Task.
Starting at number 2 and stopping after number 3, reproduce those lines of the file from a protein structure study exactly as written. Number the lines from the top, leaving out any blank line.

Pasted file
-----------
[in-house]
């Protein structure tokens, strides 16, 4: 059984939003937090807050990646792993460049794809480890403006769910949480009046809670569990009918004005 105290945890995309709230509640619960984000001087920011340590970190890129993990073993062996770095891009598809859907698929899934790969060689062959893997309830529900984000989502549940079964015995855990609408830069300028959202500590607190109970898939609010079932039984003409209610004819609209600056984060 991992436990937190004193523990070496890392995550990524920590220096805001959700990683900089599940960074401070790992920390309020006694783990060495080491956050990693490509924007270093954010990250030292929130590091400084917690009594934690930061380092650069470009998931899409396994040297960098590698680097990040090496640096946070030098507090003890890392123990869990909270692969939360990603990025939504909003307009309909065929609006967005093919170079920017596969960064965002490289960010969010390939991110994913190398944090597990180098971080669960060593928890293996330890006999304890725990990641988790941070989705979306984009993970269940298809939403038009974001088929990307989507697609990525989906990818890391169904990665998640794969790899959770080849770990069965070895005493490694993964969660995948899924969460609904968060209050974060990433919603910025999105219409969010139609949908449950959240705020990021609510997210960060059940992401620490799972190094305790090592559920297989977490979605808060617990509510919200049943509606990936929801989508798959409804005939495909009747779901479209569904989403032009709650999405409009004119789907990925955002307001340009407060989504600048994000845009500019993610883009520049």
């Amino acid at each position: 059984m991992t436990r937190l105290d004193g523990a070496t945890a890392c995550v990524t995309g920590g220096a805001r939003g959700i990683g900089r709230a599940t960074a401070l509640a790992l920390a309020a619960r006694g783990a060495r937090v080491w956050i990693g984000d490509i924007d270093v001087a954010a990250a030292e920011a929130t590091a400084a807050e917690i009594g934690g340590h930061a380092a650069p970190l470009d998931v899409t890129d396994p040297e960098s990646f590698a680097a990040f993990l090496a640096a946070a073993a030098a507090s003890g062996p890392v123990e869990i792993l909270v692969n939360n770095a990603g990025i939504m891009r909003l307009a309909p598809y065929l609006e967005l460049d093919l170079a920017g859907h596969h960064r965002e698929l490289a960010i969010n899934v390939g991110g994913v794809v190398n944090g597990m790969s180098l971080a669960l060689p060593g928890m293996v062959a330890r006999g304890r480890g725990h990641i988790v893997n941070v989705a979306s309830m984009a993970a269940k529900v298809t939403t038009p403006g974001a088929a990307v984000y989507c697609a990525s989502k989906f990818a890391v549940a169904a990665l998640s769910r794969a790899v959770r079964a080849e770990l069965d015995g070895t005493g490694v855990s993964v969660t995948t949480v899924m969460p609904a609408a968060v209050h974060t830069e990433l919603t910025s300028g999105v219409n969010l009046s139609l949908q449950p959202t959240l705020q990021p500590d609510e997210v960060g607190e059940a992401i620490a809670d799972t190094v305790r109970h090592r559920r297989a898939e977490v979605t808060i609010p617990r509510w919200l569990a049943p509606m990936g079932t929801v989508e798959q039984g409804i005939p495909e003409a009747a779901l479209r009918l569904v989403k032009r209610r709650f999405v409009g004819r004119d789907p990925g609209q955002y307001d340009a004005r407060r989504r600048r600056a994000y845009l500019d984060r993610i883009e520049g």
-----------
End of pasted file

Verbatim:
């Protein structure tokens, strides 16, 4: 059984939003937090807050990646792993460049794809480890403006769910949480009046809670569990009918004005 105290945890995309709230509640619960984000001087920011340590970190890129993990073993062996770095891009598809859907698929899934790969060689062959893997309830529900984000989502549940079964015995855990609408830069300028959202500590607190109970898939609010079932039984003409209610004819609209600056984060 991992436990937190004193523990070496890392995550990524920590220096805001959700990683900089599940960074401070790992920390309020006694783990060495080491956050990693490509924007270093954010990250030292929130590091400084917690009594934690930061380092650069470009998931899409396994040297960098590698680097990040090496640096946070030098507090003890890392123990869990909270692969939360990603990025939504909003307009309909065929609006967005093919170079920017596969960064965002490289960010969010390939991110994913190398944090597990180098971080669960060593928890293996330890006999304890725990990641988790941070989705979306984009993970269940298809939403038009974001088929990307989507697609990525989906990818890391169904990665998640794969790899959770080849770990069965070895005493490694993964969660995948899924969460609904968060209050974060990433919603910025999105219409969010139609949908449950959240705020990021609510997210960060059940992401620490799972190094305790090592559920297989977490979605808060617990509510919200049943509606990936929801989508798959409804005939495909009747779901479209569904989403032009709650999405409009004119789907990925955002307001340009407060989504600048994000845009500019993610883009520049």
């Amino acid at each position: 059984m991992t436990r937190l105290d004193g523990a070496t945890a890392c995550v990524t995309g920590g220096a805001r939003g959700i990683g900089r709230a599940t960074a401070l509640a790992l920390a309020a619960r006694g783990a060495r937090v080491w956050i990693g984000d490509i924007d270093v001087a954010a990250a030292e920011a929130t590091a400084a807050e917690i009594g934690g340590h930061a380092a650069p970190l470009d998931v899409t890129d396994p040297e960098s990646f590698a680097a990040f993990l090496a640096a946070a073993a030098a507090s003890g062996p890392v123990e869990i792993l909270v692969n939360n770095a990603g990025i939504m891009r909003l307009a309909p598809y065929l609006e967005l460049d093919l170079a920017g859907h596969h960064r965002e698929l490289a960010i969010n899934v390939g991110g994913v794809v190398n944090g597990m790969s180098l971080a669960l060689p060593g928890m293996v062959a330890r006999g304890r480890g725990h990641i988790v893997n941070v989705a979306s309830m984009a993970a269940k529900v298809t939403t038009p403006g974001a088929a990307v984000y989507c697609a990525s989502k989906f990818a890391v549940a169904a990665l998640s769910r794969a790899v959770r079964a080849e770990l069965d015995g070895t005493g490694v855990s993964v969660t995948t949480v899924m969460p609904a609408a968060v209050h974060t830069e990433l919603t910025s300028g999105v219409n969010l009046s139609l949908q449950p959202t959240l705020q990021p500590d609510e997210v960060g607190e059940a992401i620490a809670d799972t190094v305790r109970h090592r559920r297989a898939e977490v979605t808060i609010p617990r509510w919200l569990a049943p509606m990936g079932t929801v989508e798959q039984g409804i005939p495909e003409a009747a779901l479209r009918l569904v989403k032009r209610r709650f999405v409009g004819r004119d789907p990925g609209q955002y307001d340009a004005r407060r989504r600048r600056a994000y845009l500019d984060r993610i883009e520049g």